Ver. 51-54. Matthew relates this history shortly, but Mark much more, Mar_14:47; he saith no more than this, And one of them that stood by drew a sword, and smote a servant of the high priest, and cut off his ear. Luke also relates something of it, Luk_22:50,51, And one of them smote the servant of the high priest, and cut off his right ear. And Jesus answered and said, Suffer ye thus far. And he touched his ear, and healed him. John relates the same passage with some more particulars, Joh_18:10. Then Simon Peter having a sword drew it, and smote the high priest’s servant, and cut off his right ear. The servant’s name was Malchus. Then said Jesus unto Peter, Put up thy sword into the sheath: the cup which my Father hath given me, shall I not drink it? If any ask, how Christ and his disciples came to have a sword, he may be satisfied that they had two, from Luk_22:35-38, which verses being in none of the other evangelists, I have left to be spoken to in their order. The disciples seeing the officers laying hands on Christ, as was said Mat_26:50, knowing what would follow, as Luke saith, one of them (St. John tells us it was Peter) drew a sword, and smote off the right ear of one of the high priest’s servants. John tells us his name was Malchus. Our Saviour reproveth Peter, commanding him to put up the sword again into its sheath, and telling him,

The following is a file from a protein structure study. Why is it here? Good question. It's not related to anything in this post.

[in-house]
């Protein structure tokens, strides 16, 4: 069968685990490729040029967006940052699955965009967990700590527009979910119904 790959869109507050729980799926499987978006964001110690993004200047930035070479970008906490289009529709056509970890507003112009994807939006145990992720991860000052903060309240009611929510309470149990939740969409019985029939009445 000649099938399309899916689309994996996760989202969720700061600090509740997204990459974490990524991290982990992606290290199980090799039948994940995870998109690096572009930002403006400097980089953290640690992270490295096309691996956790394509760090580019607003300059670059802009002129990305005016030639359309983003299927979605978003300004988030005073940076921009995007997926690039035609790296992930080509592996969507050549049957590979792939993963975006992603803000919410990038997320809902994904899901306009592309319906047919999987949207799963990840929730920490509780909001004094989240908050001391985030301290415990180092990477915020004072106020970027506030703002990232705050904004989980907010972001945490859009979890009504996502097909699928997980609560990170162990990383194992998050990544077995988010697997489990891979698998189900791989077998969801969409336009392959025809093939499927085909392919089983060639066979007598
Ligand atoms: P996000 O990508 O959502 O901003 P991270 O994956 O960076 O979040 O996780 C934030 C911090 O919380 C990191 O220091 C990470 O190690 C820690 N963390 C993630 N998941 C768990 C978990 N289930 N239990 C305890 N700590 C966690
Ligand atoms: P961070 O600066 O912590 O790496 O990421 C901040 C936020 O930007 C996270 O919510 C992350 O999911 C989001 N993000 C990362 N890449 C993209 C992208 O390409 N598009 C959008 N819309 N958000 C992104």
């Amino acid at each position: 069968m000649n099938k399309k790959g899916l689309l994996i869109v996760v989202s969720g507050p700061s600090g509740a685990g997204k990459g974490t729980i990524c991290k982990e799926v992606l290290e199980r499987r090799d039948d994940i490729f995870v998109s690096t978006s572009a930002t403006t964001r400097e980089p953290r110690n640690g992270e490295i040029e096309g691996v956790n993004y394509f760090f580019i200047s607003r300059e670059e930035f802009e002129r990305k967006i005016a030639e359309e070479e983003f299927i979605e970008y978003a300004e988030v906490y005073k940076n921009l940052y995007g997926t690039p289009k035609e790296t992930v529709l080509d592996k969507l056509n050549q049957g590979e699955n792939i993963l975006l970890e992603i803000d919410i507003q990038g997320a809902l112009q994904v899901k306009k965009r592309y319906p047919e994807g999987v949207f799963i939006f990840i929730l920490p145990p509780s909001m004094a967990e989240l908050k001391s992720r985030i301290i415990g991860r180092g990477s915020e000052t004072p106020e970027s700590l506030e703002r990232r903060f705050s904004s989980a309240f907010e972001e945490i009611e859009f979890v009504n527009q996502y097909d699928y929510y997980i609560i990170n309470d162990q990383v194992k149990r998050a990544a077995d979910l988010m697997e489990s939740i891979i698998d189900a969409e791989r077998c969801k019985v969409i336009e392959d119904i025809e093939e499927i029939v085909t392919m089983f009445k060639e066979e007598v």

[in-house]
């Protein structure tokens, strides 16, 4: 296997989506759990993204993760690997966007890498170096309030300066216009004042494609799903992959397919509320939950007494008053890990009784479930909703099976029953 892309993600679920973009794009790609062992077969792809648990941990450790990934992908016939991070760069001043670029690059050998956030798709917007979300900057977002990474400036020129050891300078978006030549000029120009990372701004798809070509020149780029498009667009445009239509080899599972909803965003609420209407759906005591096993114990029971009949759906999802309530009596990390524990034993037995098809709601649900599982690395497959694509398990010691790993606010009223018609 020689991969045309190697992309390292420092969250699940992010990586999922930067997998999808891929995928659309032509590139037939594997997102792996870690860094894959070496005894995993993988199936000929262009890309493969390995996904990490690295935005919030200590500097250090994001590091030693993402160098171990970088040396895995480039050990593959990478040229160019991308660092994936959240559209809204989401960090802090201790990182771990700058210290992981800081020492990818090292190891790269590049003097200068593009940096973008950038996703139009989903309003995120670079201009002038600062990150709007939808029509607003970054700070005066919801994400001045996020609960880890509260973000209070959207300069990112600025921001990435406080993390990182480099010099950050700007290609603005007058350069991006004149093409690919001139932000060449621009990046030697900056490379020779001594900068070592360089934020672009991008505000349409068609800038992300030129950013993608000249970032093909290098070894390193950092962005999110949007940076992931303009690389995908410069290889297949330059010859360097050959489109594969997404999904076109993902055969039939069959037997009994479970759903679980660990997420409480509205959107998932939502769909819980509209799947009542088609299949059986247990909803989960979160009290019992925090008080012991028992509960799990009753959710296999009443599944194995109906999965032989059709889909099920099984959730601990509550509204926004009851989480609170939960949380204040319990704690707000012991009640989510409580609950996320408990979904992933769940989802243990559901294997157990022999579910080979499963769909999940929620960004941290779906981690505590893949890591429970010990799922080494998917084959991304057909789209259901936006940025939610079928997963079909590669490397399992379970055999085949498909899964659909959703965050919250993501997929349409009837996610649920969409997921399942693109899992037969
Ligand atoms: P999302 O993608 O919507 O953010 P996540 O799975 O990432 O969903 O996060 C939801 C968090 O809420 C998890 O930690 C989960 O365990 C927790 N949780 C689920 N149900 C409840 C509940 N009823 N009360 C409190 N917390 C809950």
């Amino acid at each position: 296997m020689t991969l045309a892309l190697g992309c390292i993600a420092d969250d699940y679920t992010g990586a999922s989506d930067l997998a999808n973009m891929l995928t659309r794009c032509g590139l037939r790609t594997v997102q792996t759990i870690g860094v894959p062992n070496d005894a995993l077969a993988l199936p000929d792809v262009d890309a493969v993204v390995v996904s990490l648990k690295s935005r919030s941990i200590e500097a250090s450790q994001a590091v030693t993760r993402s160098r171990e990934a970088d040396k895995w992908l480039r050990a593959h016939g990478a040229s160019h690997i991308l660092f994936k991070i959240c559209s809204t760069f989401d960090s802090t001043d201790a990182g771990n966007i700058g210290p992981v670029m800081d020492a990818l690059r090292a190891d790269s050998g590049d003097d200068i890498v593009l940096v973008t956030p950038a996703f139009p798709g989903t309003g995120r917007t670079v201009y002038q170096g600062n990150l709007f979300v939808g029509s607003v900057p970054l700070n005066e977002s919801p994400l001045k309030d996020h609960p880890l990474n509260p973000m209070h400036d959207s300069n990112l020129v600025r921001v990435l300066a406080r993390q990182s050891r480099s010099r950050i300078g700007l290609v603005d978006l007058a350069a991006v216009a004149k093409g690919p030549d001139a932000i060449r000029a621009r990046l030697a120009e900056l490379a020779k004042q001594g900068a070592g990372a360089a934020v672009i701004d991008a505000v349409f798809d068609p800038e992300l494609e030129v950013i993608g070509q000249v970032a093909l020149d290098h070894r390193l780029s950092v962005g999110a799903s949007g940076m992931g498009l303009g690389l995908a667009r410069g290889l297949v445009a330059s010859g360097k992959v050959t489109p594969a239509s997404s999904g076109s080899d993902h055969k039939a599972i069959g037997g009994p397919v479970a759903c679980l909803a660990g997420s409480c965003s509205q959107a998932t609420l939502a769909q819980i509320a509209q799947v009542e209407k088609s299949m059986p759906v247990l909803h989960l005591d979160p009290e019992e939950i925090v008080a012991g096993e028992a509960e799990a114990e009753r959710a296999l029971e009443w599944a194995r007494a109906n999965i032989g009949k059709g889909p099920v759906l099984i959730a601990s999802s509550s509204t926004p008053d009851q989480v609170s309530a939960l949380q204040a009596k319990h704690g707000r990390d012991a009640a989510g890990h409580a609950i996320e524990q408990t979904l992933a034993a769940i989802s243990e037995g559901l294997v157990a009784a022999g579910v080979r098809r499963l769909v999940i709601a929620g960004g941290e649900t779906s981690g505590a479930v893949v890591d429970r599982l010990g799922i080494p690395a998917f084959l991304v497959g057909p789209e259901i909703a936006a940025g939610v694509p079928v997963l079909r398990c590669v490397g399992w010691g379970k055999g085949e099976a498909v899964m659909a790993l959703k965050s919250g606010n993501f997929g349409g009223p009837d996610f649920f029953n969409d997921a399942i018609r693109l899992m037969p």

1. That he who taketh the sword should perish with the sword. It is to be understood of private persons taking up the sword to destroy their lawful magistrates; and this lesson it teacheth all Christians. Men must have the sword given orderly into their hands, before they may use it, and that no private person can have against the supreme magistrate.
2. Secondly, (saith our Saviour), I needed not thy help to defend me. If I were to make any defence, I could
pray to my Father, and he should
give me more than twelve legions of angels; there is therefore no need of thy drawing a sword in my defence.
3. The Scripture (saith he) must be fulfilled; it was prophesied of me that I should be thus used, and those prophecies must be fulfilled. Having reproved Peter, and silenced his passion, Luke tells us, he begged leave so far as to touch his ear, and he healed it; thus doing good to those that hated him, and working a miracle in the sight of them, which (had not their hearts been hardened) might have convinced them both of his innocency and his Divine power; but they take no notice of his kindness. Now he applies himself to the multitude of his enemies.